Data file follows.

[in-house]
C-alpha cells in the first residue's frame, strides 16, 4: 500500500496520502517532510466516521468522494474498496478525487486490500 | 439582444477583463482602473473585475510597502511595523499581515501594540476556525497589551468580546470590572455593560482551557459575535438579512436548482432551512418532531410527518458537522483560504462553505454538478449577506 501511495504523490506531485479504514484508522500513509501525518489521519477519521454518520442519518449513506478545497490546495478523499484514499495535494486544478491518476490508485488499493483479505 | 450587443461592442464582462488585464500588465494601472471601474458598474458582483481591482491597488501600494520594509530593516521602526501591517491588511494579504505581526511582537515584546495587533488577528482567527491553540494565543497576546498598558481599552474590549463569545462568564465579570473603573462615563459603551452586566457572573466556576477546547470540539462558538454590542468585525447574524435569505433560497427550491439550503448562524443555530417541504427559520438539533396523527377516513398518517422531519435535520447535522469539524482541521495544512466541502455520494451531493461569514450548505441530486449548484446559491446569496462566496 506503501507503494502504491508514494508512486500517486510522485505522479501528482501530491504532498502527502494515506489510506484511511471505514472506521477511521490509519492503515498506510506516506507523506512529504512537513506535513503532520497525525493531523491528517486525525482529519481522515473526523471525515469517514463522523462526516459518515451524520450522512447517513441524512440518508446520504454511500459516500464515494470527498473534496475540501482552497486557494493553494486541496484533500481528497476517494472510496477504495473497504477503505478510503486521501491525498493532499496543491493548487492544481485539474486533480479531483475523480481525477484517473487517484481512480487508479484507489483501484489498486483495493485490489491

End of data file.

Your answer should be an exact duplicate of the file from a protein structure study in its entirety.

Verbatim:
[in-house]
C-alpha cells in the first residue's frame, strides 16, 4: 500500500496520502517532510466516521468522494474498496478525487486490500 | 439582444477583463482602473473585475510597502511595523499581515501594540476556525497589551468580546470590572455593560482551557459575535438579512436548482432551512418532531410527518458537522483560504462553505454538478449577506 501511495504523490506531485479504514484508522500513509501525518489521519477519521454518520442519518449513506478545497490546495478523499484514499495535494486544478491518476490508485488499493483479505 | 450587443461592442464582462488585464500588465494601472471601474458598474458582483481591482491597488501600494520594509530593516521602526501591517491588511494579504505581526511582537515584546495587533488577528482567527491553540494565543497576546498598558481599552474590549463569545462568564465579570473603573462615563459603551452586566457572573466556576477546547470540539462558538454590542468585525447574524435569505433560497427550491439550503448562524443555530417541504427559520438539533396523527377516513398518517422531519435535520447535522469539524482541521495544512466541502455520494451531493461569514450548505441530486449548484446559491446569496462566496 506503501507503494502504491508514494508512486500517486510522485505522479501528482501530491504532498502527502494515506489510506484511511471505514472506521477511521490509519492503515498506510506516506507523506512529504512537513506535513503532520497525525493531523491528517486525525482529519481522515473526523471525515469517514463522523462526516459518515451524520450522512447517513441524512440518508446520504454511500459516500464515494470527498473534496475540501482552497486557494493553494486541496484533500481528497476517494472510496477504495473497504477503505478510503486521501491525498493532499496543491493548487492544481485539474486533480479531483475523480481525477484517473487517484481512480487508479484507489483501484489498486483495493485490489491